Hawking is an academically brilliant man. But brilliance does not always equate to wisdom, or an understanding of the place of the spiritual in our world. It is a serious mistake to put science and religion (for these purposes, Christianity) at odds, because they are actually complementary in their purpose.
Science is a wonderful tool within its realm, which is observation with any of the five senses. I marvel at the advances in medicine, technology, and many other areas. And as a science teacher, I love to see the reactions of junior high and high school students when an “A-ha!” moment occurs and by observing they grasp some great truth of our natural world and its laws.
However, even with all science can do, it also has serious limitations. A few include:
Science makes mistakes. (Think the thalidomide disaster of the 1960s, the Challenger and Columbia explosions.)
Science cannot determine if something is right or wrong. (Gender and trait selection of babies, euthanasia—all doable by science but questionable as to morality.)
Science sometimes deliberately deceives. (The most recent example: January 2011, when the news was trumpeted that studies on vaccination-autism links were forged.)
Science cannot change basic God-ordained boundaries on natural events. (Science can’t change the length of a year, the rotation of the earth, or the direction of a hurricane.)
And finally, and most importantly, Science is not equipped to explain the unobservable realms of our world. Each year I work through an enlightening exercise with my eighth graders. First, we make a list on the board of observable things. That is easy. After writing down about 25 items, we make a second, harder list. What are some of the things in our world that cannot be observed with the five senses? These are some of the answers that they come up with after pondering the question: Thoughts. Prayers. The human soul. Emotions. God. Angels and demons. Heaven and hell. Conscience. Where we came from (origins).
Although not all things fit exactly, the correlation becomes obvious. We have science to deal with observable things; we have the Bible to help us understand the non-observable aspects of our lives.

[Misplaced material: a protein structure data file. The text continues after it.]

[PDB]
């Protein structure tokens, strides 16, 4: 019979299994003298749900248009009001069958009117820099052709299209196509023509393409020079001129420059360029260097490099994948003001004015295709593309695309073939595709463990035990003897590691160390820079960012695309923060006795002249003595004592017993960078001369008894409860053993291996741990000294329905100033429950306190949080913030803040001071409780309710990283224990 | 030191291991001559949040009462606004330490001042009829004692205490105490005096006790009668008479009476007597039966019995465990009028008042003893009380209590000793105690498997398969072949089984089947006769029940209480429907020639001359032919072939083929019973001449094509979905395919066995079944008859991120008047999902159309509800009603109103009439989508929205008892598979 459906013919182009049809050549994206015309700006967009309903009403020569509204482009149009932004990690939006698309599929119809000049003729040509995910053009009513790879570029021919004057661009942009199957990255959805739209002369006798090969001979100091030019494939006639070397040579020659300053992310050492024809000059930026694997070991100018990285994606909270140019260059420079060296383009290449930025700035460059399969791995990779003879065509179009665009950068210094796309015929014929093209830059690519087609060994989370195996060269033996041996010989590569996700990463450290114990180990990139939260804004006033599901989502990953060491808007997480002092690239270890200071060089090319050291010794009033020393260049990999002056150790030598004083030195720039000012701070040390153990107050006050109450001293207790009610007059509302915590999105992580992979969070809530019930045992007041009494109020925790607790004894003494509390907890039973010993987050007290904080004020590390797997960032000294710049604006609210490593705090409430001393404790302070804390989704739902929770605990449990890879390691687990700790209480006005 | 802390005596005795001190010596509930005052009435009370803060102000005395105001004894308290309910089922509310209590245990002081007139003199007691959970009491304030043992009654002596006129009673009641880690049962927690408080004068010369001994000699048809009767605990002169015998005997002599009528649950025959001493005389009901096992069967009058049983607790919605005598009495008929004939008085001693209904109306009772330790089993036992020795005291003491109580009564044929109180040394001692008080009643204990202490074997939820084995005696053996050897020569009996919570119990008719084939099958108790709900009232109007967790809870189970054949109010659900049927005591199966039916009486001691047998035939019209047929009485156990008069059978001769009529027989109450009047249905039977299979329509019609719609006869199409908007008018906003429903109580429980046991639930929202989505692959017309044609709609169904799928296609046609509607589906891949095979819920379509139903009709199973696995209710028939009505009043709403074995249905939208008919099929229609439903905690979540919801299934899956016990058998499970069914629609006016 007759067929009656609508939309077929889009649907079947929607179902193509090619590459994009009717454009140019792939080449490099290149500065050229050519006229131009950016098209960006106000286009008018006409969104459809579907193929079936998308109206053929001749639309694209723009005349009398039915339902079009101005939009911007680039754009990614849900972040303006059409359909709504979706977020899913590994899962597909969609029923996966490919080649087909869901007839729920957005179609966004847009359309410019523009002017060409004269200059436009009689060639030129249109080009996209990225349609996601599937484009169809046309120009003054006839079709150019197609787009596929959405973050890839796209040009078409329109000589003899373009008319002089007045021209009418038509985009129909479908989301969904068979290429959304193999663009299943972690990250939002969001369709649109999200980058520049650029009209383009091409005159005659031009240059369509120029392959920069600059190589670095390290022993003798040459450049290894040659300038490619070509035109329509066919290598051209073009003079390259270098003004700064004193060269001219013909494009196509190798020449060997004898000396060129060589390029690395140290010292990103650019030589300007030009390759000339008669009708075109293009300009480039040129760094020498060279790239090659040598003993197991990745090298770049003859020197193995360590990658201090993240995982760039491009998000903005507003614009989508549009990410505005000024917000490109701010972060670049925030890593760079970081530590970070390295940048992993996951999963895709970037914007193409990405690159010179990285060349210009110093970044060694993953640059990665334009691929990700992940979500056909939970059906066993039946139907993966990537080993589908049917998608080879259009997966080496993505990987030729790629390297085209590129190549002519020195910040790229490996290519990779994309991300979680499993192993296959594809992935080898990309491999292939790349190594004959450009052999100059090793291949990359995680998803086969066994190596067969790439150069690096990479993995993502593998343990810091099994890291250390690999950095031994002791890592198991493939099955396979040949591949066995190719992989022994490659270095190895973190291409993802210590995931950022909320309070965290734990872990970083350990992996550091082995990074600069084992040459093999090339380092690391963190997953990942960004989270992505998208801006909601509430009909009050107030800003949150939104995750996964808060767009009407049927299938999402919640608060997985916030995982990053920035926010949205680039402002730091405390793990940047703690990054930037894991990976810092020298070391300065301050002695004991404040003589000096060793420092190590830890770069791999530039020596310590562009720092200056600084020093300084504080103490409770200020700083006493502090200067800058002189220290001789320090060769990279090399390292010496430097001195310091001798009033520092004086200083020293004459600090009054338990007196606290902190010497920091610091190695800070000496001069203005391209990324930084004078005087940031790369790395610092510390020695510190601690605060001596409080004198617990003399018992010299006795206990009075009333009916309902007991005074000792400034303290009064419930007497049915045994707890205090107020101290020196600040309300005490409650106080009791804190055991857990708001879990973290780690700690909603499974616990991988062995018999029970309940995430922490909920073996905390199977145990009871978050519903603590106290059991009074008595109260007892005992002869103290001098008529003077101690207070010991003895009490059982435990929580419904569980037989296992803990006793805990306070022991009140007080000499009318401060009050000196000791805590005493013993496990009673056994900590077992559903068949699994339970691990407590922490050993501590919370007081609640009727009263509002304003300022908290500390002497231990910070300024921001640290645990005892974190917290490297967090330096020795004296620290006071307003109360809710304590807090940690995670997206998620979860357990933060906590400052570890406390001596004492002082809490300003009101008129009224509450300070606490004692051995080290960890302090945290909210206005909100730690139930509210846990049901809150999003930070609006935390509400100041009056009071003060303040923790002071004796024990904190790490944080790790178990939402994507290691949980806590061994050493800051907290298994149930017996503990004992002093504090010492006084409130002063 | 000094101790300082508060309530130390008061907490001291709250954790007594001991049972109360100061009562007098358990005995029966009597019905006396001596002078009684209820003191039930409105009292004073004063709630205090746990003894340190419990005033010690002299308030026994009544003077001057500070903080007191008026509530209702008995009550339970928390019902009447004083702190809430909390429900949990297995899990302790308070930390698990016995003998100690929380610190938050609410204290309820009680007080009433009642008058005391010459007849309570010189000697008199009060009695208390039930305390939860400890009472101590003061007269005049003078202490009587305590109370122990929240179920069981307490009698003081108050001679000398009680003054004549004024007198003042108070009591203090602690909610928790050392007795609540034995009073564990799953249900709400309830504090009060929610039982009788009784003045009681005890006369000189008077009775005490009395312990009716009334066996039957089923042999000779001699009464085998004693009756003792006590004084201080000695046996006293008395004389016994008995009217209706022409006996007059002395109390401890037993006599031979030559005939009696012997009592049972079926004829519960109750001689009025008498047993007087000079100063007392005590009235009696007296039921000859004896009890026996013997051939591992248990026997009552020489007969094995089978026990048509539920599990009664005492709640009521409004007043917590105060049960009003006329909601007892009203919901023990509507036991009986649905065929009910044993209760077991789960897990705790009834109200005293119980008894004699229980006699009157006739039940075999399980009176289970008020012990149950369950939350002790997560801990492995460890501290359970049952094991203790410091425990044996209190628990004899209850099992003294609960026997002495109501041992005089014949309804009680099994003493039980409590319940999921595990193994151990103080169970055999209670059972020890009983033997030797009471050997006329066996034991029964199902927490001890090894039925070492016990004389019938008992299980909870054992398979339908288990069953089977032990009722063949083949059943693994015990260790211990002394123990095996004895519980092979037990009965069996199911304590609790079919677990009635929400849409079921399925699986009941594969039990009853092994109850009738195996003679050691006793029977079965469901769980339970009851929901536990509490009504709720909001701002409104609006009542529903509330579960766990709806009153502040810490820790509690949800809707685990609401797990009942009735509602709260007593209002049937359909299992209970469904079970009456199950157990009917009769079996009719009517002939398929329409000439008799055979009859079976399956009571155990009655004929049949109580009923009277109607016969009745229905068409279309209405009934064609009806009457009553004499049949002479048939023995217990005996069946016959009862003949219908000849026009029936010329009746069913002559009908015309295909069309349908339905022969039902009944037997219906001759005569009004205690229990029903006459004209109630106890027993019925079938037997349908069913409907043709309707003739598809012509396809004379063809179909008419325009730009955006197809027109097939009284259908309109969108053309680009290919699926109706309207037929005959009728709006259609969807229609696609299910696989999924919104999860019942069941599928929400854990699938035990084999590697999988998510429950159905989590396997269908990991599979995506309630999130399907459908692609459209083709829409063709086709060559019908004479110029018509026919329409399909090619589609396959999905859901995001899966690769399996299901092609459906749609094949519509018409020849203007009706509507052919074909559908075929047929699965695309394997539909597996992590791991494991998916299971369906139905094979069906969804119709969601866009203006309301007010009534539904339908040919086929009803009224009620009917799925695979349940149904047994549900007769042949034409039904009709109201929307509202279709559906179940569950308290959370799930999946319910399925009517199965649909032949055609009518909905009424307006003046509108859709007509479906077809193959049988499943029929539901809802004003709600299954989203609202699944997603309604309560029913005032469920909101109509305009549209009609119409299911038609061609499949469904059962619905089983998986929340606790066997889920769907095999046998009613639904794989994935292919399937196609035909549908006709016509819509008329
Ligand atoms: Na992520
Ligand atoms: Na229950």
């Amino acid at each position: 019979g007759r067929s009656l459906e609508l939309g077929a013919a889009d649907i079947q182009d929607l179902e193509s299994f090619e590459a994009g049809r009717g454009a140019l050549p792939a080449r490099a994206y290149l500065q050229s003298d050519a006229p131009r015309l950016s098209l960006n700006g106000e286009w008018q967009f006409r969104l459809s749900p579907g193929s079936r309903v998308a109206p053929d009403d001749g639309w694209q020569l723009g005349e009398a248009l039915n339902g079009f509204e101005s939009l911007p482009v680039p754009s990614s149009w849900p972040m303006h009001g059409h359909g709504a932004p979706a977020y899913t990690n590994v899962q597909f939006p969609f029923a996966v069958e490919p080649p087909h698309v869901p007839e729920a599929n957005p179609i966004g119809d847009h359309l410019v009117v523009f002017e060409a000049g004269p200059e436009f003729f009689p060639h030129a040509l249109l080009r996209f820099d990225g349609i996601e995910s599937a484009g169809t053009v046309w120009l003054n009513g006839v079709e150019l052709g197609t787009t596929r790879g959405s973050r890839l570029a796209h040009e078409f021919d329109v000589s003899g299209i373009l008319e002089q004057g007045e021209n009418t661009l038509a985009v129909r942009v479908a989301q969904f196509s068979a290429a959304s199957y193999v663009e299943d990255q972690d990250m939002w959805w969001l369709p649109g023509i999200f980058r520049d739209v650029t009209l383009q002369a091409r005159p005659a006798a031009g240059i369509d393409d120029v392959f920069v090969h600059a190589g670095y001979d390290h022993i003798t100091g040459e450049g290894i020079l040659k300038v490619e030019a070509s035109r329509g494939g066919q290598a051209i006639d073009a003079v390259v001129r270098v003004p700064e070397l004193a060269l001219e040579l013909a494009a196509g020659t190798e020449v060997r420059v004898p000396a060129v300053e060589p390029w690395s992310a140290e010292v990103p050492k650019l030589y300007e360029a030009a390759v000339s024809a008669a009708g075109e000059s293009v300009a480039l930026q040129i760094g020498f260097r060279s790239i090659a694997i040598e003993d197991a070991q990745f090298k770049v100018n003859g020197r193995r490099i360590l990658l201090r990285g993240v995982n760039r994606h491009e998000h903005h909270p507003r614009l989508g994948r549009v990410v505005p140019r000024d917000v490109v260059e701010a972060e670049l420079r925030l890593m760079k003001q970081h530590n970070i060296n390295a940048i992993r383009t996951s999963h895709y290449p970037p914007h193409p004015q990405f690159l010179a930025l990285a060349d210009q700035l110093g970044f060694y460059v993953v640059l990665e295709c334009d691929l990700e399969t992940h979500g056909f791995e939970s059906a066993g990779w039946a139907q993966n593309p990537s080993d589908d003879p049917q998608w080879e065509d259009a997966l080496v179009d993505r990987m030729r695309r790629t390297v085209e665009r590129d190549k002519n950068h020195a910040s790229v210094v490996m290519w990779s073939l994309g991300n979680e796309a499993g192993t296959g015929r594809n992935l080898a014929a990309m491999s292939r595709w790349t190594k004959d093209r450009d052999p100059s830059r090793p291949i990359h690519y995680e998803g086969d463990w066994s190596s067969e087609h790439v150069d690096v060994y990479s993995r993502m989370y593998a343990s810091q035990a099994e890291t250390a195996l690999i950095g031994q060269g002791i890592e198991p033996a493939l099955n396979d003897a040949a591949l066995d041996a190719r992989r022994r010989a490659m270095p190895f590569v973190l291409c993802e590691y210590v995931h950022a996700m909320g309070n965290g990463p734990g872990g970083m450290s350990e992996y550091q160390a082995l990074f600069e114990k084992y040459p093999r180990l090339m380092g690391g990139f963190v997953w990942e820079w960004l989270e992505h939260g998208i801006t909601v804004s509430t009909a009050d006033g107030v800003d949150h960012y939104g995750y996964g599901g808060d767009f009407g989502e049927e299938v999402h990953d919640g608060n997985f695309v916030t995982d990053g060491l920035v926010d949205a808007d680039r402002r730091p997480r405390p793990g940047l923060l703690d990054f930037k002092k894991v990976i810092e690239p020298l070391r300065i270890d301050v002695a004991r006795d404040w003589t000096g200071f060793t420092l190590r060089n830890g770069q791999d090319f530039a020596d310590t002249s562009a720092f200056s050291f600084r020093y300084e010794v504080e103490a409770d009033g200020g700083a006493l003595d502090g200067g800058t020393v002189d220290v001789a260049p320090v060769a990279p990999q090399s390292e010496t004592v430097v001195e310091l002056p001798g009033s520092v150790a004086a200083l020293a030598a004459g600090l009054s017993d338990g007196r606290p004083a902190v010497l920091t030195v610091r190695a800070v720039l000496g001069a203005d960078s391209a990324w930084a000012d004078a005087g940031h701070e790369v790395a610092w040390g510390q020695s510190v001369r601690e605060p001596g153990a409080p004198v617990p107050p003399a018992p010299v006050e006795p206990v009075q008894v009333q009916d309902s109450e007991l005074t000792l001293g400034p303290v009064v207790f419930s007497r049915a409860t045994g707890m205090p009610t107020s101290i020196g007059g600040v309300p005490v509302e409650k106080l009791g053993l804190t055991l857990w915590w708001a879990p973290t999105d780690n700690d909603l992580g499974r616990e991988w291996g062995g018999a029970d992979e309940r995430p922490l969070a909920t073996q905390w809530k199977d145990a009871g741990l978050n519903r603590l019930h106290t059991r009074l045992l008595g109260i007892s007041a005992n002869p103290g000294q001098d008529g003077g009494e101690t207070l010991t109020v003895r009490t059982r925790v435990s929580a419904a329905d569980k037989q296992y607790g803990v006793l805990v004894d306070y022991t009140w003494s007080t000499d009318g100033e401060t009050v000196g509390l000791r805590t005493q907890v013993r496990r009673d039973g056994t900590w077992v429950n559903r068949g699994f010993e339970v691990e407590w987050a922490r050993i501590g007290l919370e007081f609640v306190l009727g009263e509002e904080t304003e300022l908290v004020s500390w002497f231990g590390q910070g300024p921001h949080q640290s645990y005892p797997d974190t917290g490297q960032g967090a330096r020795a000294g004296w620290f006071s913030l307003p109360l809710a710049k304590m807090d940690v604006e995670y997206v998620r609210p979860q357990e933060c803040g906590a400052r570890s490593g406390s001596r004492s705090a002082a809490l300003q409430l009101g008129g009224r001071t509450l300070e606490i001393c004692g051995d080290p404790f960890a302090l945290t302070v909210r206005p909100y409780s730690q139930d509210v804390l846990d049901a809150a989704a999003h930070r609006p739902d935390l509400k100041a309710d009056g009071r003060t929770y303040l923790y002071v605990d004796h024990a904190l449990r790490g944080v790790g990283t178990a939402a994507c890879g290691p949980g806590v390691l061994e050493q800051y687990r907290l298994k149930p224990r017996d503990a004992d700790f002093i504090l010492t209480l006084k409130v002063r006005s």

Science and religion are not in conflict. Science is a partner in the great task of understanding the world. But in the final windup, it is a poor and inadequate substitute for dealing with the unobservable important and deep issues of this life. Even though I teach science, and see the importance of a good education in that field, I do not trust in it for eternal matters. The stability of God’s word, which never changes, is the rock upon which I have safely put my trust – and which I will always direct my students to as well.
Thursday, February 17, 2011
Monday, February 14, 2011
We haven't had a grill for a few years, since disconnecting the gas line to build the porch. So this afternoon Mike went to the Ace Hardware and bought a small charcoal grill. He then stopped by the grocery store and bought ribeyes and baking potatoes.
He knows I'm running a low-grade fever and haven't felt well for a few days. So when I walked in the house he told me to go to the den and rest - I was not to do anything.
He cooked the potatoes, made the salad, baked some rolls, and grilled steaks. Since the charcoal was still hot, he cooked some chicken as well for later in the week.
Then he cleaned everything up.
And this is from a man who just got off night shift this morning.
What do you think of that!!
Sunday, February 13, 2011
Friday, February 11, 2011
Thanks in advance for the information. I'm doing really well, found a terrific church and have come to realize what a gift my Christian education was. It is true that when you raise a child in the ways of the Lord, when they are older they come back to it. I've had a lot of experiences in the few years I've been out of school, but I'm using my testimony now to teach at church.
I really do appreciate everything you and the other teachers gave us.